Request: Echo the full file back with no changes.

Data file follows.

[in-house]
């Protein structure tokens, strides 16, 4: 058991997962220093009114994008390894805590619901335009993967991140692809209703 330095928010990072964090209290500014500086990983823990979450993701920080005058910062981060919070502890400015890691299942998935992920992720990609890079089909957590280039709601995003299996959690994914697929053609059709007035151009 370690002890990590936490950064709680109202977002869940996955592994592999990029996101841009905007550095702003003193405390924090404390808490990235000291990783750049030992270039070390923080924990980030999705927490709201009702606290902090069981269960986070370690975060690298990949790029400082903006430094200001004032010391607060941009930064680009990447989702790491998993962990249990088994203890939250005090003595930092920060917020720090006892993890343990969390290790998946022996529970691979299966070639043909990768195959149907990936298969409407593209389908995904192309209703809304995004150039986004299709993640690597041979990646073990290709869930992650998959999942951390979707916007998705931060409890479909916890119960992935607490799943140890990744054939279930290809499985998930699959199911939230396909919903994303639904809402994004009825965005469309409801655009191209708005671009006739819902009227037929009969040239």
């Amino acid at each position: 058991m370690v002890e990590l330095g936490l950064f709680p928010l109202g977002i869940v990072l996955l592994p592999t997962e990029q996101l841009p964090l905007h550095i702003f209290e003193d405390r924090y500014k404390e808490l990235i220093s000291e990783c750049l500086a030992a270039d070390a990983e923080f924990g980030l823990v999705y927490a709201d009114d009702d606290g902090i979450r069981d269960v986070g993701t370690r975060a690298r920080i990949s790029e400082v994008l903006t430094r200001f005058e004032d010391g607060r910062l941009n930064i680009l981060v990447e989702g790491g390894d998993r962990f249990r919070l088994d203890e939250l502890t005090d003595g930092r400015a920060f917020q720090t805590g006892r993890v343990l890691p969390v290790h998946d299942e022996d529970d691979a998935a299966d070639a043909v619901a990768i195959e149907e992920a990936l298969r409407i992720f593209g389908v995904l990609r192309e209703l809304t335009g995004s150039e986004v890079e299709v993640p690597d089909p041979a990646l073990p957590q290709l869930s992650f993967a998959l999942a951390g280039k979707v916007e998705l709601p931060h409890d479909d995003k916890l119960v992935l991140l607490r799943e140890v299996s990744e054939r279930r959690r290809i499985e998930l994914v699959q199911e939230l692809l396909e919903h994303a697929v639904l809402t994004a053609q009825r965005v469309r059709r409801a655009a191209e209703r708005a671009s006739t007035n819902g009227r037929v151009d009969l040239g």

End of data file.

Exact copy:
[in-house]
């Protein structure tokens, strides 16, 4: 058991997962220093009114994008390894805590619901335009993967991140692809209703 330095928010990072964090209290500014500086990983823990979450993701920080005058910062981060919070502890400015890691299942998935992920992720990609890079089909957590280039709601995003299996959690994914697929053609059709007035151009 370690002890990590936490950064709680109202977002869940996955592994592999990029996101841009905007550095702003003193405390924090404390808490990235000291990783750049030992270039070390923080924990980030999705927490709201009702606290902090069981269960986070370690975060690298990949790029400082903006430094200001004032010391607060941009930064680009990447989702790491998993962990249990088994203890939250005090003595930092920060917020720090006892993890343990969390290790998946022996529970691979299966070639043909990768195959149907990936298969409407593209389908995904192309209703809304995004150039986004299709993640690597041979990646073990290709869930992650998959999942951390979707916007998705931060409890479909916890119960992935607490799943140890990744054939279930290809499985998930699959199911939230396909919903994303639904809402994004009825965005469309409801655009191209708005671009006739819902009227037929009969040239």
């Amino acid at each position: 058991m370690v002890e990590l330095g936490l950064f709680p928010l109202g977002i869940v990072l996955l592994p592999t997962e990029q996101l841009p964090l905007h550095i702003f209290e003193d405390r924090y500014k404390e808490l990235i220093s000291e990783c750049l500086a030992a270039d070390a990983e923080f924990g980030l823990v999705y927490a709201d009114d009702d606290g902090i979450r069981d269960v986070g993701t370690r975060a690298r920080i990949s790029e400082v994008l903006t430094r200001f005058e004032d010391g607060r910062l941009n930064i680009l981060v990447e989702g790491g390894d998993r962990f249990r919070l088994d203890e939250l502890t005090d003595g930092r400015a920060f917020q720090t805590g006892r993890v343990l890691p969390v290790h998946d299942e022996d529970d691979a998935a299966d070639a043909v619901a990768i195959e149907e992920a990936l298969r409407i992720f593209g389908v995904l990609r192309e209703l809304t335009g995004s150039e986004v890079e299709v993640p690597d089909p041979a990646l073990p957590q290709l869930s992650f993967a998959l999942a951390g280039k979707v916007e998705l709601p931060h409890d479909d995003k916890l119960v992935l991140l607490r799943e140890v299996s990744e054939r279930r959690r290809i499985e998930l994914v699959q199911e939230l692809l396909e919903h994303a697929v639904l809402t994004a053609q009825r965005v469309r059709r409801a655009a191209e209703r708005a671009s006739t007035n819902g009227r037929v151009d009969l040239g």